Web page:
Sunday, 6 November 2016


I didn't like this book at first because it was so dreamlike and weird. Then I started to like it, because it was so dreamlike and weird.

Set in the near future, or what was the near future in the 1960s (which is now, I suppose, the past) it tells the story of a world grown too hot and of all the major cities underwater. It's a pretty contemporary view of the apocalypse. The story centres on a man called Kerans, who is a scientist conducting tests. Most of humanity is clustered in the Arctic Circle, but he is way south, in England. His team is recalled as the water keeps rising. He refuses to return. Here is where it gets weird. The world is regressing to a past age - the Triassic - with huge plants appearing, alligators everywhere, etc. So human beings are apparently also regressing back to a more primal sort of life form. Kerans, and some of the other scientists, are beginning to lose their humanity, their individuality, and frankly they're rather liking lettin it go. It's the joy of the lower life form.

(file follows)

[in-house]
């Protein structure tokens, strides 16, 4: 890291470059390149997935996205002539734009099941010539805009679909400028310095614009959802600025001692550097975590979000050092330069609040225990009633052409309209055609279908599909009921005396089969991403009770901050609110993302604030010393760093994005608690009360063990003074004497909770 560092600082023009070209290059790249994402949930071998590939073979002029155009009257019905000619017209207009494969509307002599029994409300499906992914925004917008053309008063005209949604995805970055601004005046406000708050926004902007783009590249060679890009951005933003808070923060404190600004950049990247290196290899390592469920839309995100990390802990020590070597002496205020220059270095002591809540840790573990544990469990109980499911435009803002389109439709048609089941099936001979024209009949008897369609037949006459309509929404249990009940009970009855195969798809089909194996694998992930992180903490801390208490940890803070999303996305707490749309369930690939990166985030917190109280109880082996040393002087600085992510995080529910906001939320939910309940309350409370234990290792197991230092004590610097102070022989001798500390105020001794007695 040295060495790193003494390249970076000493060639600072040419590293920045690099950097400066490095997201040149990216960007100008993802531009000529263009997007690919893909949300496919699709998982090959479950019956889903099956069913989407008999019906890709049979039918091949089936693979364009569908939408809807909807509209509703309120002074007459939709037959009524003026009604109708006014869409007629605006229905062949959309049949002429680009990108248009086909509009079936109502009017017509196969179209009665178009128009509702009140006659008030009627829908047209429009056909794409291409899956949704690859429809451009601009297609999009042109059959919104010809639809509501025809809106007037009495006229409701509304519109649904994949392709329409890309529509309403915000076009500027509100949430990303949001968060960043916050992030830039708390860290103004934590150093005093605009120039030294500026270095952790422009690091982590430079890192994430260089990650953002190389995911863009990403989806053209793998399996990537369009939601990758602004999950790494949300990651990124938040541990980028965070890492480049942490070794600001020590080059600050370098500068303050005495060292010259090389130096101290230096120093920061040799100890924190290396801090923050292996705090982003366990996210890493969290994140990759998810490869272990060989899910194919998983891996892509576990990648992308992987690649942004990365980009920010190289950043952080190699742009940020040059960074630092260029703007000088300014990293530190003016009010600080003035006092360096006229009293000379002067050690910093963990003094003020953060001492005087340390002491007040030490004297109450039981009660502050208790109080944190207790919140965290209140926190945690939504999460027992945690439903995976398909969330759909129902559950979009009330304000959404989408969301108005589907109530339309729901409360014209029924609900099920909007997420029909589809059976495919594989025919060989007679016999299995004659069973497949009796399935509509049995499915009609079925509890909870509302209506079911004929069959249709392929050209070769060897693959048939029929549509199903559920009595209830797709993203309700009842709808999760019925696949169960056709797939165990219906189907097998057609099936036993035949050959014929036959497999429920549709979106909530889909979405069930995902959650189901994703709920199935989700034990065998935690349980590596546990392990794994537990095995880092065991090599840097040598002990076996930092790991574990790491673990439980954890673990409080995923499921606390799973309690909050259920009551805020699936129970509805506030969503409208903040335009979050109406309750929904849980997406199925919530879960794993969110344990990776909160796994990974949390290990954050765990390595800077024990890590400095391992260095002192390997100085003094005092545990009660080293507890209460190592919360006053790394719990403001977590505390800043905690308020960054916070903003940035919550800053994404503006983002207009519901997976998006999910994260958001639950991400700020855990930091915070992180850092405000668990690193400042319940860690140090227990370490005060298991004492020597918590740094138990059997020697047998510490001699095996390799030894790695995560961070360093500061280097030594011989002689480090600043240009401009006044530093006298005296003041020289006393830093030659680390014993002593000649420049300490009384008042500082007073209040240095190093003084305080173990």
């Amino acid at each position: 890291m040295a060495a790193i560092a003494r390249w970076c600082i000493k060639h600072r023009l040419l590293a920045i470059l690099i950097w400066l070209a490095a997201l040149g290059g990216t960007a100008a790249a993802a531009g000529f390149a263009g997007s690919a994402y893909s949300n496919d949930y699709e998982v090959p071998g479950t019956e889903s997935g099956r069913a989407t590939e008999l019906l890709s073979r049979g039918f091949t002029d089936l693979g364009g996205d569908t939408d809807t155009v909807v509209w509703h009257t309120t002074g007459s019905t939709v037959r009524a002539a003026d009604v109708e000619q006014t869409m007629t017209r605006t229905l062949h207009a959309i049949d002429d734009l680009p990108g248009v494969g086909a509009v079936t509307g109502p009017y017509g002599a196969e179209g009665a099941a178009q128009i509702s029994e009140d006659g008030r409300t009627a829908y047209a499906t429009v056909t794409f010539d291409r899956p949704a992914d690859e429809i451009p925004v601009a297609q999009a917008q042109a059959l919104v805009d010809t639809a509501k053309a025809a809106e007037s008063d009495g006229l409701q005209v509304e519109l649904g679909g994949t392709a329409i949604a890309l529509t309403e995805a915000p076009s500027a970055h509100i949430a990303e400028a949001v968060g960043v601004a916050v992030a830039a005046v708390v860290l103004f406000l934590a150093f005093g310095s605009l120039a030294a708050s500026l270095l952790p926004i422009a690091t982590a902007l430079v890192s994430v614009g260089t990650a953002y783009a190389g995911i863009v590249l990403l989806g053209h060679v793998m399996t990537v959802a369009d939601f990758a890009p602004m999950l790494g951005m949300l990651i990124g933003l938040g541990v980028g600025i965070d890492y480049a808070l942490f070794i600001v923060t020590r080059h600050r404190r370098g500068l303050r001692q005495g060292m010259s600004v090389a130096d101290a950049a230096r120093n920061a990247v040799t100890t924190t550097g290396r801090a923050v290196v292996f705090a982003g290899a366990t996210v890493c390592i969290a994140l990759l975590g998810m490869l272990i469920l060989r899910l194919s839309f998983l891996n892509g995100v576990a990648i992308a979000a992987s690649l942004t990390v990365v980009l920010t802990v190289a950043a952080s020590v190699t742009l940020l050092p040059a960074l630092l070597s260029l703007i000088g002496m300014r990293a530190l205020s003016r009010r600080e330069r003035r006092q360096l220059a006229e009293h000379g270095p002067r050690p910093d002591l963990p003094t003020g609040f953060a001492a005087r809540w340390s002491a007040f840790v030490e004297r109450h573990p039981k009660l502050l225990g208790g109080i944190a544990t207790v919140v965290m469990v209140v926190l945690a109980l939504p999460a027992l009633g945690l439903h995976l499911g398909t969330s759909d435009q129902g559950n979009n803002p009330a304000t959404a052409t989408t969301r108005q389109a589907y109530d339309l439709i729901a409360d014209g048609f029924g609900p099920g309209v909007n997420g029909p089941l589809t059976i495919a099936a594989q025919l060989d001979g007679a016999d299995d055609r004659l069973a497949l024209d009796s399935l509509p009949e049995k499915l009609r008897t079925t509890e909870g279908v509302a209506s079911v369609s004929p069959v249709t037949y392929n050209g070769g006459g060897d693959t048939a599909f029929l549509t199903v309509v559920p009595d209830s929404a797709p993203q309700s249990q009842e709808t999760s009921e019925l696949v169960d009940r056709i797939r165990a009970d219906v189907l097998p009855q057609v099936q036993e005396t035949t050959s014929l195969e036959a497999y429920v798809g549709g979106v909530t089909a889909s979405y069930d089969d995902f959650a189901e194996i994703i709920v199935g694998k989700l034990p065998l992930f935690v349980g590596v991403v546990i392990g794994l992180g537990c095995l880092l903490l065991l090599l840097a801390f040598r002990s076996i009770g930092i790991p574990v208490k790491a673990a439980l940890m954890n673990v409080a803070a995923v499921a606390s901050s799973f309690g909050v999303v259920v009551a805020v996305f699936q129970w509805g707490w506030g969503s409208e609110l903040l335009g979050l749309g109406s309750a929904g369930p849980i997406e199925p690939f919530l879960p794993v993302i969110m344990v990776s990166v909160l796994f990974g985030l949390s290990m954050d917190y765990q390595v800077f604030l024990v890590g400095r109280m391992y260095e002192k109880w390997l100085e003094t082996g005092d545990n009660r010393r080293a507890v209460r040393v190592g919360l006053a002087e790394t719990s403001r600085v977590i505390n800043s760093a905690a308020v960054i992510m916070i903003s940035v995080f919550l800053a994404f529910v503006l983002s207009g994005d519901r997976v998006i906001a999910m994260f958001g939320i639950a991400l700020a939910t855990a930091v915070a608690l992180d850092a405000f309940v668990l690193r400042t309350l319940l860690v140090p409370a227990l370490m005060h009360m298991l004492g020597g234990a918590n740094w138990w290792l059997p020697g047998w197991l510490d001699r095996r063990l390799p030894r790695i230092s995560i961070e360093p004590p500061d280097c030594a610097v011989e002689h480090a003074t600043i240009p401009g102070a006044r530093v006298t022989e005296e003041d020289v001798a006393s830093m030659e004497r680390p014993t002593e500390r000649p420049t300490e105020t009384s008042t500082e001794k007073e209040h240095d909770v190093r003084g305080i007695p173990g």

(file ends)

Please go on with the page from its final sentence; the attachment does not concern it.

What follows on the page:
The key delight of this book is this vision of abandoned cities. Here they are in drained London:
They stood in the entrance to one of the huge cinemas, sea urchins and cucumbers flickering faintly across the tiled floor, sand dollars flowering in the former ticket booth. Beatrice gathered her skirt in one hand, and they moved slowly down the line of cinemas, past cafes and amusement arcade, patronised now only by the bivalves and the molluscs

That sort of thing is the heart of the book really. But aware that this doesn't fill very many pages, Ballard does a reasonable job of knocking together a few other characters and a bit of a plot. A bunch of pirates arrive, and managed to drain the city he is in. Leicester Square appears spookily out of the water, fountains full of weeds. In a half-hearted way Kerans falls in love with strange woman called Beatrice.

While Ballard may be prescient when it comes to rising seawater, he, like other science-fiction writers of the mid-20th century is extremely un-prescient about the rise of women. Beatrice is beautiful and useless, a woman of the 1940s stranded in what's supposed to be the 21st-century. It's an odd blindspot across vritually all classic science fiction that I can think of. They can imagine a flying car, a zombie apocalypse, a cyborg nation, but a lady with a mind of her own: let's not be crazy.

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